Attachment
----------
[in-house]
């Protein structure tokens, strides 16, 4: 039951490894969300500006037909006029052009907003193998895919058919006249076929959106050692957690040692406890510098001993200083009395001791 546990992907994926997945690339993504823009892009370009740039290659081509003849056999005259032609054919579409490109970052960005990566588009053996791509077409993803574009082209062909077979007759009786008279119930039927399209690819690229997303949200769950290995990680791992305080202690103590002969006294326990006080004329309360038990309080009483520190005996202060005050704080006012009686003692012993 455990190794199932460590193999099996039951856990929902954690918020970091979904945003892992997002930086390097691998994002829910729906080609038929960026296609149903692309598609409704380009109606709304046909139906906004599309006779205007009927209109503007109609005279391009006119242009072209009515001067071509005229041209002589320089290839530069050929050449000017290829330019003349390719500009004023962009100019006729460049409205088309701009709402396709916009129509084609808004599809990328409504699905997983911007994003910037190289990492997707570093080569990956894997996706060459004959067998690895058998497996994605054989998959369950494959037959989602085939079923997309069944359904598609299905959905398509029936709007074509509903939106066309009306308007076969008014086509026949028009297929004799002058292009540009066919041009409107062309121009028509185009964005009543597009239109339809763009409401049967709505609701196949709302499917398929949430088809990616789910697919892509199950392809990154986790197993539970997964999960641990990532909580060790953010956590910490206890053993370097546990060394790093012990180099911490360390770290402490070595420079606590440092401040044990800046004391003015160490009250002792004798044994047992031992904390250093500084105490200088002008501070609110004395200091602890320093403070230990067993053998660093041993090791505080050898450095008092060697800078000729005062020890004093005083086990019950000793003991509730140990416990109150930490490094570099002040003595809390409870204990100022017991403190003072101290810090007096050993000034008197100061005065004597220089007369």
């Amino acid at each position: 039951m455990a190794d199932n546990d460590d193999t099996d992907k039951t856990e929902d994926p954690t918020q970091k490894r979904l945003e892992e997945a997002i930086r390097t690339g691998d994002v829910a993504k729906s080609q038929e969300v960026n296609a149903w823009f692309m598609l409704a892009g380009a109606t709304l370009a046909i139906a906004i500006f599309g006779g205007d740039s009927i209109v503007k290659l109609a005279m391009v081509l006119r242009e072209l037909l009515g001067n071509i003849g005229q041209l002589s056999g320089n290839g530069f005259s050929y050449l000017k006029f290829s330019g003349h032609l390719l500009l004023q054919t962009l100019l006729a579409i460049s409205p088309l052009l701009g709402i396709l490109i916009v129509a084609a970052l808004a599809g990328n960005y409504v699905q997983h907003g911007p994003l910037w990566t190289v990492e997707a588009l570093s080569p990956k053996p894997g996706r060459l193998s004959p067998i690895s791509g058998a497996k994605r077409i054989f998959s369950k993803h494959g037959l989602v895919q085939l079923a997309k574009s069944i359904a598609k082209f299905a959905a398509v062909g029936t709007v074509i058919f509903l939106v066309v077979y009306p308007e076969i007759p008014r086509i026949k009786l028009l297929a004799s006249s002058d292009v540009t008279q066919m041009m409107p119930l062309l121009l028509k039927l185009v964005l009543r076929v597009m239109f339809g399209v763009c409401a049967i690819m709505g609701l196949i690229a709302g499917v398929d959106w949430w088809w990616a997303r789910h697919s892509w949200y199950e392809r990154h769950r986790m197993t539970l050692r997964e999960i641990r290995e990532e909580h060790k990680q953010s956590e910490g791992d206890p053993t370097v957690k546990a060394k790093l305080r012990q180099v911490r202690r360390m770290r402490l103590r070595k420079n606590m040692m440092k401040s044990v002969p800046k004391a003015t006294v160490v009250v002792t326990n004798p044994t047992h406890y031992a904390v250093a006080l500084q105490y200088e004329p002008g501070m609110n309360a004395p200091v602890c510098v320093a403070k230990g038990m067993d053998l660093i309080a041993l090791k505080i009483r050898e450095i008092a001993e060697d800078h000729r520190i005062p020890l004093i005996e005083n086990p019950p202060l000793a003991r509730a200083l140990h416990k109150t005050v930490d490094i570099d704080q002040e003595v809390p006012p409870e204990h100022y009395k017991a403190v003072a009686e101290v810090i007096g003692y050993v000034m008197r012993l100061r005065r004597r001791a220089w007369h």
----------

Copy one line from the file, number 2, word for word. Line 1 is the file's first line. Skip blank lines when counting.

């Protein structure tokens, strides 16, 4: 039951490894969300500006037909006029052009907003193998895919058919006249076929959106050692957690040692406890510098001993200083009395001791 546990992907994926997945690339993504823009892009370009740039290659081509003849056999005259032609054919579409490109970052960005990566588009053996791509077409993803574009082209062909077979007759009786008279119930039927399209690819690229997303949200769950290995990680791992305080202690103590002969006294326990006080004329309360038990309080009483520190005996202060005050704080006012009686003692012993 455990190794199932460590193999099996039951856990929902954690918020970091979904945003892992997002930086390097691998994002829910729906080609038929960026296609149903692309598609409704380009109606709304046909139906906004599309006779205007009927209109503007109609005279391009006119242009072209009515001067071509005229041209002589320089290839530069050929050449000017290829330019003349390719500009004023962009100019006729460049409205088309701009709402396709916009129509084609808004599809990328409504699905997983911007994003910037190289990492997707570093080569990956894997996706060459004959067998690895058998497996994605054989998959369950494959037959989602085939079923997309069944359904598609299905959905398509029936709007074509509903939106066309009306308007076969008014086509026949028009297929004799002058292009540009066919041009409107062309121009028509185009964005009543597009239109339809763009409401049967709505609701196949709302499917398929949430088809990616789910697919892509199950392809990154986790197993539970997964999960641990990532909580060790953010956590910490206890053993370097546990060394790093012990180099911490360390770290402490070595420079606590440092401040044990800046004391003015160490009250002792004798044994047992031992904390250093500084105490200088002008501070609110004395200091602890320093403070230990067993053998660093041993090791505080050898450095008092060697800078000729005062020890004093005083086990019950000793003991509730140990416990109150930490490094570099002040003595809390409870204990100022017991403190003072101290810090007096050993000034008197100061005065004597220089007369």